Before a Job Offer is Made
It is important to understand that before a job offer is made:
1. An employer may not ask a prospective employee whether he has or has had cancer
2. A prospective employee is NOT required to disclose any history of cancer
3. An employer MAY ask questions regarding accomodations required if the employee has volunteered information regarding past or current cancer diagnosis, however they may not ask questions about the cancer, the treatment or the prognosis.
After an Offer of Employment is Made
After an offer of employment is made, an employer may ask medical questions, such as requiring a pre-employment physical, so long as this requirement is applied uniformly across applicants. If an applicant is discovered to have cancer during this time, the employer may ask additional questions such as "Can the employee perform the job safely? Are there accomodations required?" However, they may not rescind the offer of employment solely because of a diagnosis of cancer. The discriminating factor would be whether or not the employee is able to safely perform the job, with or without accomodation.
When a current employee has a cancer diagnosis and receives treatment there are many things to consider. Employees can request reasonable accomodations (changes in work schedule, reassignment to positions with less physically straining duties, a change to the office work temperature, permission to use telework). While an employer does not need to grant all requests for accomodation, an employee should advocate for themselves and ask why a request is not granted, if that is the case. Other employees should understand the ADA so that there is no misunderstandings regarding "special treatment" of the employee requesting accomodation. The ADA is a federal law to protect employees who are in need of such protection. If you require accomodation, ask for it without guilt.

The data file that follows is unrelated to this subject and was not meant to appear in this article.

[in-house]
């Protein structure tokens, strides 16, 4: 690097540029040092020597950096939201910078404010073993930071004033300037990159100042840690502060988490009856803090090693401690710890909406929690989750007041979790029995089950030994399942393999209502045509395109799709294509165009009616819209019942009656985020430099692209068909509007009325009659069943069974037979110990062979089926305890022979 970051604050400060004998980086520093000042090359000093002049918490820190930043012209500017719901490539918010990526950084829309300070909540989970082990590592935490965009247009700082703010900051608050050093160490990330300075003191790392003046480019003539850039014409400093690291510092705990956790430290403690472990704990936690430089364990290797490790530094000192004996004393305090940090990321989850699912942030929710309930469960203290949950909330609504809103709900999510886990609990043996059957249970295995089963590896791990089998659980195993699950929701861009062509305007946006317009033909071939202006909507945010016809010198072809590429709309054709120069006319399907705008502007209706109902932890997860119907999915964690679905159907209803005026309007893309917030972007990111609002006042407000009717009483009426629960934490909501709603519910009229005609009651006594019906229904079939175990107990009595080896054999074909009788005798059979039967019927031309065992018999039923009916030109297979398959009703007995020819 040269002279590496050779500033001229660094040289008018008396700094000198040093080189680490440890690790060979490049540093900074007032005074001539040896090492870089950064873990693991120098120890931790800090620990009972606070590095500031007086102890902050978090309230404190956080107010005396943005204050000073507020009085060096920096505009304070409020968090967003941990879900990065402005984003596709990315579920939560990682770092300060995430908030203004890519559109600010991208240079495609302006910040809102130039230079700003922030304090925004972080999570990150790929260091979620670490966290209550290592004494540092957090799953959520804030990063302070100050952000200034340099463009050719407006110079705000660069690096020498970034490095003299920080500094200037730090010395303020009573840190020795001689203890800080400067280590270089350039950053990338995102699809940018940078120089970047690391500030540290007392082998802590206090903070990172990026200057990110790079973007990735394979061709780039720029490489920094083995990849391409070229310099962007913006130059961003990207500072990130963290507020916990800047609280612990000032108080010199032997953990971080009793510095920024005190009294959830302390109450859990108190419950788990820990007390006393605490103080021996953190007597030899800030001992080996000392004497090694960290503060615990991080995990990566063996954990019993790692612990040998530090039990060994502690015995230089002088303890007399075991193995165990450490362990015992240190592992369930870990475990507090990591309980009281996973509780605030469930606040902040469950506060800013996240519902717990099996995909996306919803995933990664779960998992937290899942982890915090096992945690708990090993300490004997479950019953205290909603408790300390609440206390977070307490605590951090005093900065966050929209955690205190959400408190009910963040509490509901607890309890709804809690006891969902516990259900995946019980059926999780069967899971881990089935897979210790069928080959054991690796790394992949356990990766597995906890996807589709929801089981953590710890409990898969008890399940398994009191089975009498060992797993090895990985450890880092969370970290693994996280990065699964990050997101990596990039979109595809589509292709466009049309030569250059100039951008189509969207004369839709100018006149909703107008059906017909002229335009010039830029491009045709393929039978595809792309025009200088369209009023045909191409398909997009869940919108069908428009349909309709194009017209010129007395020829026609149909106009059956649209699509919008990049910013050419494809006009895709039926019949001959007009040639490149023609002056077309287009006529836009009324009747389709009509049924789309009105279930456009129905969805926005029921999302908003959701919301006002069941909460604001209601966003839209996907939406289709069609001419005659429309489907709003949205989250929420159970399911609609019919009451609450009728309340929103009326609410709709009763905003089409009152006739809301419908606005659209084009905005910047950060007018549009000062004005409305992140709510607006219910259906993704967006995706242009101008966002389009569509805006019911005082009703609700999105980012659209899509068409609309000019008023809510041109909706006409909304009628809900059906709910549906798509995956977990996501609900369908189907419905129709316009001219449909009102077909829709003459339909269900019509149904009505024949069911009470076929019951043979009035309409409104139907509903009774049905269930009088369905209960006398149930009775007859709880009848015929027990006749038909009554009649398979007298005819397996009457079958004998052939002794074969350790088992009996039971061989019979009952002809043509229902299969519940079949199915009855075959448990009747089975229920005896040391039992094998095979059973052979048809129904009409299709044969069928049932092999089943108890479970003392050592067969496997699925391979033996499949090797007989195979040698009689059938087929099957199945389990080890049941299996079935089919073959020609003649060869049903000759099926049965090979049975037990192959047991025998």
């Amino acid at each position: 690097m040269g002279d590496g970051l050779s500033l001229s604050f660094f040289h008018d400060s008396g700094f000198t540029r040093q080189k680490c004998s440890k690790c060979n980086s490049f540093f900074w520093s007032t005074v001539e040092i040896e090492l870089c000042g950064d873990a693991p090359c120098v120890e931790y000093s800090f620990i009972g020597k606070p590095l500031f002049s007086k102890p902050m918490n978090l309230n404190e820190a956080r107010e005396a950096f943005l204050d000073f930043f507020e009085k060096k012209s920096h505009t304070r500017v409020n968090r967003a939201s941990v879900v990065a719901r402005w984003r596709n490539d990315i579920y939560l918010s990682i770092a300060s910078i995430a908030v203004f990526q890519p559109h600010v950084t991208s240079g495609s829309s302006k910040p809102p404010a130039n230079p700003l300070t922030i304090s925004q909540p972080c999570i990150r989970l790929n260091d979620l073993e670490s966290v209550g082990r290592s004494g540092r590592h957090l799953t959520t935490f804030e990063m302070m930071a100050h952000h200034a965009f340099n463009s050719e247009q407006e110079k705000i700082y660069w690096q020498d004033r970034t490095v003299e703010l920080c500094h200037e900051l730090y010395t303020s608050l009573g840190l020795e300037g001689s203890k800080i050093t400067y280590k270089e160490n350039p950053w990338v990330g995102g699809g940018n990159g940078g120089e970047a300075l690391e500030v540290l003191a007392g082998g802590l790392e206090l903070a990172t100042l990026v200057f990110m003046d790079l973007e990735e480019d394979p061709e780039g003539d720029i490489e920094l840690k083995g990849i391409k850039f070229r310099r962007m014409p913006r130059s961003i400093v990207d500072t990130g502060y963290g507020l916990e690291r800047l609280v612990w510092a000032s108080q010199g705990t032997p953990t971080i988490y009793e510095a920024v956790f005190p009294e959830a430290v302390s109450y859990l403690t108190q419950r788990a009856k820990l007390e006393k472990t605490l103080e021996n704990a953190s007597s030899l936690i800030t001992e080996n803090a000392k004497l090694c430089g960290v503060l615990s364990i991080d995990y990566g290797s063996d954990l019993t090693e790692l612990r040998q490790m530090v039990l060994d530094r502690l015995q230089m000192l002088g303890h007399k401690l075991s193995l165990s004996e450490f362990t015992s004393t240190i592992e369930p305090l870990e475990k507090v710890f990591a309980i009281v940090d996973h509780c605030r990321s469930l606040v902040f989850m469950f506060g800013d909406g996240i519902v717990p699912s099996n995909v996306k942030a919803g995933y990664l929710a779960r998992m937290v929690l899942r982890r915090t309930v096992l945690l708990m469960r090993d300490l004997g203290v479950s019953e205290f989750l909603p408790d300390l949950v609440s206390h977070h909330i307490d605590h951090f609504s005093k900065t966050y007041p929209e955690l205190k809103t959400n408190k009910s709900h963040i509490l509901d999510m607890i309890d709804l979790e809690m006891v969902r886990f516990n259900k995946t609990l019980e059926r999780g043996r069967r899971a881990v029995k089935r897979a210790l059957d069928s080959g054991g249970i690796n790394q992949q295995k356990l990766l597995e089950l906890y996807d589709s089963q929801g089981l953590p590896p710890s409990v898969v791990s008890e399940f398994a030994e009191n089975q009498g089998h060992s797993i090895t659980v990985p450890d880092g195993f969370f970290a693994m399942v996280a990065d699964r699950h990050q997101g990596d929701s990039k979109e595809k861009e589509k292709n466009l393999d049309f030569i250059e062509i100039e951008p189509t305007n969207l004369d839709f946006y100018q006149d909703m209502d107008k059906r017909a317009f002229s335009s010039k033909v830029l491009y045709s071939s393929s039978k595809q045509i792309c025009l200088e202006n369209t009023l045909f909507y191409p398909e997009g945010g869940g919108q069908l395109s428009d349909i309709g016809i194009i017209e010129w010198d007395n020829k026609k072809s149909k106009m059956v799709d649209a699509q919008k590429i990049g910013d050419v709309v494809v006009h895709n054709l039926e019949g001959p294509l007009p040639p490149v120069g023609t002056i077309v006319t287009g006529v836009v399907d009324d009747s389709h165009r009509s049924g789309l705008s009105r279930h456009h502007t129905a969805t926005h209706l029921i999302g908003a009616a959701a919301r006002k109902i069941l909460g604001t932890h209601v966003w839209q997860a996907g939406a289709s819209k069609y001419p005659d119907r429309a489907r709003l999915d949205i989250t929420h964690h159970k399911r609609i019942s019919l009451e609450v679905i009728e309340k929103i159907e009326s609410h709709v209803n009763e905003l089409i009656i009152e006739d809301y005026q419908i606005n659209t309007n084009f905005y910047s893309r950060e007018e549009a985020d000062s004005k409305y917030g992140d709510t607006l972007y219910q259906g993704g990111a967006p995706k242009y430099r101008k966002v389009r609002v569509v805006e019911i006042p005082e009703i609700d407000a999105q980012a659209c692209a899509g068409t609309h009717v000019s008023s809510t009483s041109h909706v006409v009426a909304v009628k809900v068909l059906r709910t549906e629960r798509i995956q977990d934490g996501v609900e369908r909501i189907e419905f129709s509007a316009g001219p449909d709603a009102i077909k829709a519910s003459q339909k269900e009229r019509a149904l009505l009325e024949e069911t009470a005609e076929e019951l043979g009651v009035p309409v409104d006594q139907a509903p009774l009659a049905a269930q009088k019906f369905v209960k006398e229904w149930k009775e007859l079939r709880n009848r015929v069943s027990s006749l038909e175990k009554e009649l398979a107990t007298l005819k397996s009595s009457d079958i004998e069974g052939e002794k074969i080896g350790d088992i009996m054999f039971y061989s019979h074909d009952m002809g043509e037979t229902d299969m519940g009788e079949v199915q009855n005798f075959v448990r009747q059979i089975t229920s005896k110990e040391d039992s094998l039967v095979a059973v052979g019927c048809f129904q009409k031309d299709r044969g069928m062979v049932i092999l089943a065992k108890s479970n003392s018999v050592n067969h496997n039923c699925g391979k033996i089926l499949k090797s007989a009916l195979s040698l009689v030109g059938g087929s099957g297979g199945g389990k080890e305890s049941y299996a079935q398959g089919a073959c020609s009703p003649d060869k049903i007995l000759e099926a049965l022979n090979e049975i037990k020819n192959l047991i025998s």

Harassment and Retaliation
If you believe that you have been the subject of harassment or retaliation as a result of a request for accomodation, go to the EEOC website for instructions on how to file a complaint: www.eeoc.gov/employees/howtofile.cfm.
Remember, it's important to use your voice. Some days there's just no fight left, but advocating for yourself in the workplace is important. There are resources available, such as the EEOC (www.eeoc.gov) or your local Human Resources representative. And don't forget, The Butterfly Club has lots of ladies who have "been there, done that"... join us on our Facebook page and ask questions if you are ever looking for advice or just an ear to listen.
The information presented has been graciously provided by the US Equal Employment Opportunity Commission. Please contact the EEOC at firstname.lastname@example.org for more information.